Kam delivered a beautiful baby girl just a few days into her COVID isolation. Soon after being released from the hospital, baby Ava had trouble breathing and required emergency medical attention. Holy Angels Shelter staff members Gywanna and Shirley, along with MedStar Ambulance dispatcher, Trecia helped Kam through a very frightening ordeal. We are happy to report both mom and baby are now doing well. Watch Kam tell the story in her own words here.
“Virtual learning is tough for our kids,” said Ms. Martisha Smith, District 189 Academic Interventionist. In her field, students are usually characterized in three tiers – tier one represents the whole class environment. Tier two consists of children that benefit from a bit of small group help to be successful in the classroom. Tier three is for students needing more frequent, intensive intervention to be successful in school. “In District 189 the tiers are flipped, we have a lot of students who need tier three support due to traumas and other deficiencies,” said Ms. Smith. Virtual learning and other issues magnified by the pandemic have increased the struggles faced by Smith’s students.
Trained both as a social worker and an educator, Ms. Smith knows that mindsets and behaviors are changed based on environments for children and adults alike. “It was hard for me when I began working virtually,” said Martisha. “I had to set up a home office and keep myself in a similar mindset to what I would have at school.” With parents working during school hours, older siblings are often responsible for their schoolwork and for making sure their younger siblings are logging on and paying attention. Smith believes parents give their best selves but struggle to help their children with everything else going on in their lives right now. “Kids are having to become mini adults,” said Smith. “A lot of our kids don’t have internet connectivity at home and if they do it can be inconsistent.”
Sixth grader, “Devon” (name changed to protect privacy) was logging in for virtual school every day. Ms. Smith got to know him through the small groups sessions she manages. She would also see Devon through the virtual social-emotional support offered through the district. Children needing someone to talk to have the ability to click a link to make a quick connection during their school day.
One day Devon stopped logging in. Ms. Smith was concerned. With the challenges faced by her students she knew there could be many reasons that he disappeared from the virtual environment. Ms. Smith would later find out Devon and his family were experiencing homelessness at Catholic Urban Programs’ Holy Angels Shelter. “He didn’t want to tell me what was going on at first,” said Smith. “Kids will work hard to keep that from people. There is no relaxation in homelessness, no getting comfortable. It is like you are always in public because you are living with others.”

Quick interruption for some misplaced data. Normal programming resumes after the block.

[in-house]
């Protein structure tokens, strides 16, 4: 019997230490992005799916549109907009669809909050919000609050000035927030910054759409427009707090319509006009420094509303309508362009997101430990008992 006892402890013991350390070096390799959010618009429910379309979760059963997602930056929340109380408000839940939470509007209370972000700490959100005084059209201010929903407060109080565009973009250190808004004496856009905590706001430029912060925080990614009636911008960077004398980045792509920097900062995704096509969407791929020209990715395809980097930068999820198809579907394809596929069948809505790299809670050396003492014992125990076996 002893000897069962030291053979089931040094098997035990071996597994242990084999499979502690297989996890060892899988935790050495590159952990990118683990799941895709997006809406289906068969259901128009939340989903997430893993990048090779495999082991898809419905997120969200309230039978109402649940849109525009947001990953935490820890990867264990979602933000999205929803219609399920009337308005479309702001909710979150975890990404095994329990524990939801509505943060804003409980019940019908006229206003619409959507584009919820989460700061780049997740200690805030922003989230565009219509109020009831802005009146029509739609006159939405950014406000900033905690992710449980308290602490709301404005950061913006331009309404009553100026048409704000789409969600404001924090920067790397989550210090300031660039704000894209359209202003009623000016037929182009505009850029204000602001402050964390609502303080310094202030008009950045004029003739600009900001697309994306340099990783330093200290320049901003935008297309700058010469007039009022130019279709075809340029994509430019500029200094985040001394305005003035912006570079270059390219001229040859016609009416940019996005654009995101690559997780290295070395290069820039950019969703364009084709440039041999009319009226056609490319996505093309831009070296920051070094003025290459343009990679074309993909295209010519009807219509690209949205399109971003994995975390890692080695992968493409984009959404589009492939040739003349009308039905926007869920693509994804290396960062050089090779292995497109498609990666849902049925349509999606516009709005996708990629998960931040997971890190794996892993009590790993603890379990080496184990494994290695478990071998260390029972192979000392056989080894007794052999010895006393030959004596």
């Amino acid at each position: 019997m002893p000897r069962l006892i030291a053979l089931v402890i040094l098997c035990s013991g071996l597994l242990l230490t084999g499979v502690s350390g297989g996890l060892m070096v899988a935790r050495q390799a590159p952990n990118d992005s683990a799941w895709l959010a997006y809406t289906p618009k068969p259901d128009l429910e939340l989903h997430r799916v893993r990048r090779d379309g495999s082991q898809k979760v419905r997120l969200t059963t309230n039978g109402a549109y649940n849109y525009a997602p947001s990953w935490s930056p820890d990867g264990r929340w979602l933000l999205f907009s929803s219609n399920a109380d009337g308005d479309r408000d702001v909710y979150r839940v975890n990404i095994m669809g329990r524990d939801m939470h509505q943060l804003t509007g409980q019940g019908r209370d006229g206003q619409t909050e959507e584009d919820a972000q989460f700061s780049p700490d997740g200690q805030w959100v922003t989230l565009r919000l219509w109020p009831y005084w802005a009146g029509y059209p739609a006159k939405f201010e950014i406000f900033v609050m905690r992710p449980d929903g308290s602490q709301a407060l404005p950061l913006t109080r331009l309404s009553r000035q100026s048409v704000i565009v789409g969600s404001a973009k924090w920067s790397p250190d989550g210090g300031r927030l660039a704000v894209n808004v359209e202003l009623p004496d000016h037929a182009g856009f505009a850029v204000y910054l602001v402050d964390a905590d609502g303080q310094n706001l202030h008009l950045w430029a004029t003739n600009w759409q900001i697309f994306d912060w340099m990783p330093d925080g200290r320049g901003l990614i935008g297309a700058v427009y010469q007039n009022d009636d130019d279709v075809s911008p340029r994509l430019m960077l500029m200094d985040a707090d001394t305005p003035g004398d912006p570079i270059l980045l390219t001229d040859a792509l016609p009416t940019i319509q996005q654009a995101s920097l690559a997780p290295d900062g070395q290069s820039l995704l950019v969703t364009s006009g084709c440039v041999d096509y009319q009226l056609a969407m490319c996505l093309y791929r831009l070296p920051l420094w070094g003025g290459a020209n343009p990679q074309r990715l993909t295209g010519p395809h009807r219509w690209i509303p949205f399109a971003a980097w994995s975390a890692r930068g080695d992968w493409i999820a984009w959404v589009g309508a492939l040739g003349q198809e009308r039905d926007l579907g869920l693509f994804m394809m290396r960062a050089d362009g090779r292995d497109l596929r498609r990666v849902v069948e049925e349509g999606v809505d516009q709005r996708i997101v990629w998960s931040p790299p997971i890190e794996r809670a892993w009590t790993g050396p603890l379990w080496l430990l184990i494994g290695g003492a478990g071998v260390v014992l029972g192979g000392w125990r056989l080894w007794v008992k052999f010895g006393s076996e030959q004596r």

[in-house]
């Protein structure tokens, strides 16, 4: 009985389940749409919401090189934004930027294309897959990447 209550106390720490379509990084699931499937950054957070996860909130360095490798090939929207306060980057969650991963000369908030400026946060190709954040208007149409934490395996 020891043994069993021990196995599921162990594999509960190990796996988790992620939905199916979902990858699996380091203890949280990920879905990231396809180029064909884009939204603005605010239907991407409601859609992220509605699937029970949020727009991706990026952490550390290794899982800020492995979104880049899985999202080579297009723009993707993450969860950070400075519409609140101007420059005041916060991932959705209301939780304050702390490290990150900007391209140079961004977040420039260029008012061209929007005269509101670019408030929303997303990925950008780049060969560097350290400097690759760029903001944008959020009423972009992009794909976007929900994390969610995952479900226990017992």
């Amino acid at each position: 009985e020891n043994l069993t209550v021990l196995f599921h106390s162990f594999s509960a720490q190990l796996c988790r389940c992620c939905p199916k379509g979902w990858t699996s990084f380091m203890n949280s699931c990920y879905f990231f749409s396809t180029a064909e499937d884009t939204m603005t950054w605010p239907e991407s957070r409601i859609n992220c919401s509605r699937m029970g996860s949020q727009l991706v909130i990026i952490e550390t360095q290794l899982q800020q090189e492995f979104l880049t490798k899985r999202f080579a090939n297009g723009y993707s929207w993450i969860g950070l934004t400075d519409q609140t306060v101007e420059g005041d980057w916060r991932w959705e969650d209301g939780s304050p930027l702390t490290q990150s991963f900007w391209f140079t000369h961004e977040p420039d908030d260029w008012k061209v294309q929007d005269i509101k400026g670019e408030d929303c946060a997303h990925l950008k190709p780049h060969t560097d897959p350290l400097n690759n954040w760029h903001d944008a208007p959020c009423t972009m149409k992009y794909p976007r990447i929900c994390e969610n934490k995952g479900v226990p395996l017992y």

Homelessness is a struggle Smith knows first-hand. As a child she remembers moving from house-to-house doubling-up with family and friends. “I see myself in kids who struggle,” said Smith. “That’s why I chose to be an educator here. I was a District 189 student who needed extra support.”
Smith knew she needed to lay eyes on Devon. She has been to the shelter several times including on the weekends. “If I can connect with my students and help address some of the root causes of their problems, I will do that,” said Smith. Using her own funds to help her students is something she does frequently. She has purchased clothing, shoes, and a suitcase for Devon. “I was able to go to the shelter and teach Devon how to wash his own clothes,” said Smith. “While I was there, I met his little sister. After I left, I kept thinking about what I could do to make her feel special and loved.”
On Smith’s next trip to the shelter, she gave the little girl a new hairstyle. “My daughter is in her 20’s,” said Smith. “It had been a while but the staff and clients at the shelter gave me advice, we had fun and Devon’s little sister definitely felt pampered.”
Smith’s outreach goes beyond this one family. “If I find out my students are hungry, or cold I will do what I can to help.” Ms. Smith has spent this school year working to be the consistency she believes her students need, especially in times like these. “I want my students to know that I don’t have to be their mom to love them, said Smith. “My ultimate goal is to do what I can to help develop good citizens.”
Here at Catholic Urban Programs, we are grateful for Ms. Smith and all who are committed to rekindling hope and remediating the effects of poverty.
Note: client’s name changed to protect privacy.
LaShonda Crawford, a mother of three and grandmother of one considers herself a people person. “I love helping people and bringing light and joy to them,” she said. LaShonda is a certified nursing assistant who has worked in skilled nursing facilities for a total of 22 years with the last five being at Autumn Meadows in Cahokia where she currently serves as transportation coordinator.
Crawford is proud to be the first person to benefit from ANCHORS, Catholic Urban Programs’ new trauma-informed housing security program. ANCHORS was created to address the safety and well-being of people residing in East St. Louis Public Housing developments. Individuals who meet income, employment, and other requirements are eligible to participate. The program focuses on people who are paying market-rate rent in public housing but lack the resources to cover moving expenses such as first month’s rent and security deposit.